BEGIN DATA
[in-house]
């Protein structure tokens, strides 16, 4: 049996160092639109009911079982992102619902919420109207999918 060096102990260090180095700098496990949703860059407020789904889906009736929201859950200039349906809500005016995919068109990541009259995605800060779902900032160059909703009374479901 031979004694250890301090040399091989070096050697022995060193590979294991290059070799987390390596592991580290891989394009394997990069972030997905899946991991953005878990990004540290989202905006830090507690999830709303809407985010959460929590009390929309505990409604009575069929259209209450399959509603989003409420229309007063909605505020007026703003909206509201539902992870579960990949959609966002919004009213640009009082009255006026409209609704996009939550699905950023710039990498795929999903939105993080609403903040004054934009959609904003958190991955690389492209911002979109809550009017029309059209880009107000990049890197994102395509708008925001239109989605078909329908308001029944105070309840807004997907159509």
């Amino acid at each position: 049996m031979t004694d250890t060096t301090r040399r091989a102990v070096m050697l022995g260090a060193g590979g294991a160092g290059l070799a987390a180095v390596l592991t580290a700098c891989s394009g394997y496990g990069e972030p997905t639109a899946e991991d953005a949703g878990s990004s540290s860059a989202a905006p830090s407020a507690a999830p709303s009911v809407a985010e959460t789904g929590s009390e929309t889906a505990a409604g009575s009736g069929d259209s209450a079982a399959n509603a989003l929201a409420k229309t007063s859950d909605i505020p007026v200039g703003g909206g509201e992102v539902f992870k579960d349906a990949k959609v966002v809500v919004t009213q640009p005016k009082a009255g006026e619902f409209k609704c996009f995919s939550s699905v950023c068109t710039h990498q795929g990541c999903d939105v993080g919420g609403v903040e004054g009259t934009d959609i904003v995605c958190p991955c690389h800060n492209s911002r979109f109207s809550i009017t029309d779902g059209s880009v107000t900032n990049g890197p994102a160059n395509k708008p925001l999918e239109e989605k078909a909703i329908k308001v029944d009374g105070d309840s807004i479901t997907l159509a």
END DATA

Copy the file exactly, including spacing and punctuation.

[in-house]
């Protein structure tokens, strides 16, 4: 049996160092639109009911079982992102619902919420109207999918 060096102990260090180095700098496990949703860059407020789904889906009736929201859950200039349906809500005016995919068109990541009259995605800060779902900032160059909703009374479901 031979004694250890301090040399091989070096050697022995060193590979294991290059070799987390390596592991580290891989394009394997990069972030997905899946991991953005878990990004540290989202905006830090507690999830709303809407985010959460929590009390929309505990409604009575069929259209209450399959509603989003409420229309007063909605505020007026703003909206509201539902992870579960990949959609966002919004009213640009009082009255006026409209609704996009939550699905950023710039990498795929999903939105993080609403903040004054934009959609904003958190991955690389492209911002979109809550009017029309059209880009107000990049890197994102395509708008925001239109989605078909329908308001029944105070309840807004997907159509």
């Amino acid at each position: 049996m031979t004694d250890t060096t301090r040399r091989a102990v070096m050697l022995g260090a060193g590979g294991a160092g290059l070799a987390a180095v390596l592991t580290a700098c891989s394009g394997y496990g990069e972030p997905t639109a899946e991991d953005a949703g878990s990004s540290s860059a989202a905006p830090s407020a507690a999830p709303s009911v809407a985010e959460t789904g929590s009390e929309t889906a505990a409604g009575s009736g069929d259209s209450a079982a399959n509603a989003l929201a409420k229309t007063s859950d909605i505020p007026v200039g703003g909206g509201e992102v539902f992870k579960d349906a990949k959609v966002v809500v919004t009213q640009p005016k009082a009255g006026e619902f409209k609704c996009f995919s939550s699905v950023c068109t710039h990498q795929g990541c999903d939105v993080g919420g609403v903040e004054g009259t934009d959609i904003v995605c958190p991955c690389h800060n492209s911002r979109f109207s809550i009017t029309d779902g059209s880009v107000t900032n990049g890197p994102a160059n395509k708008p925001l999918e239109e989605k078909a909703i329908k308001v029944d009374g105070d309840s807004i479901t997907l159509a």